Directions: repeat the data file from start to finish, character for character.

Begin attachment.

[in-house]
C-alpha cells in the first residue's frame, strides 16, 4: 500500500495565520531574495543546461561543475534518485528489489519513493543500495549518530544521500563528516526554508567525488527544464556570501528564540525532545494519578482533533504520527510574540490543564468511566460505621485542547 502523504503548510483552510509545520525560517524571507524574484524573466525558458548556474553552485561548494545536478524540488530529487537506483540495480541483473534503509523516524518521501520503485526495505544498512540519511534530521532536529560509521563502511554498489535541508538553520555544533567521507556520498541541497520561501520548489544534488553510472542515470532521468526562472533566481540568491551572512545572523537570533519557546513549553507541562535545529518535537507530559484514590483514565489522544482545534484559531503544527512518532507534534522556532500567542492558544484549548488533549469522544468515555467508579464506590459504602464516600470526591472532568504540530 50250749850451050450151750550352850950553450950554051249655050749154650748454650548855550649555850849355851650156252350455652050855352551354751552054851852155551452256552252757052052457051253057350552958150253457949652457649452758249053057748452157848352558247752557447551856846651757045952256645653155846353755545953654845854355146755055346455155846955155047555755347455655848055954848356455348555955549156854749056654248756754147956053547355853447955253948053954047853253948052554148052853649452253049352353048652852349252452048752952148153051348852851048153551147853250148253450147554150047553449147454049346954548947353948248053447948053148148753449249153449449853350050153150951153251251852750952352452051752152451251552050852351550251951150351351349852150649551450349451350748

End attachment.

[in-house]
C-alpha cells in the first residue's frame, strides 16, 4: 500500500495565520531574495543546461561543475534518485528489489519513493543500495549518530544521500563528516526554508567525488527544464556570501528564540525532545494519578482533533504520527510574540490543564468511566460505621485542547 502523504503548510483552510509545520525560517524571507524574484524573466525558458548556474553552485561548494545536478524540488530529487537506483540495480541483473534503509523516524518521501520503485526495505544498512540519511534530521532536529560509521563502511554498489535541508538553520555544533567521507556520498541541497520561501520548489544534488553510472542515470532521468526562472533566481540568491551572512545572523537570533519557546513549553507541562535545529518535537507530559484514590483514565489522544482545534484559531503544527512518532507534534522556532500567542492558544484549548488533549469522544468515555467508579464506590459504602464516600470526591472532568504540530 50250749850451050450151750550352850950553450950554051249655050749154650748454650548855550649555850849355851650156252350455652050855352551354751552054851852155551452256552252757052052457051253057350552958150253457949652457649452758249053057748452157848352558247752557447551856846651757045952256645653155846353755545953654845854355146755055346455155846955155047555755347455655848055954848356455348555955549156854749056654248756754147956053547355853447955253948053954047853253948052554148052853649452253049352353048652852349252452048752952148153051348852851048153551147853250148253450147554150047553449147454049346954548947353948248053447948053148148753449249153449449853350050153150951153251251852750952352452051752152451251552050852351550251951150351351349852150649551450349451350748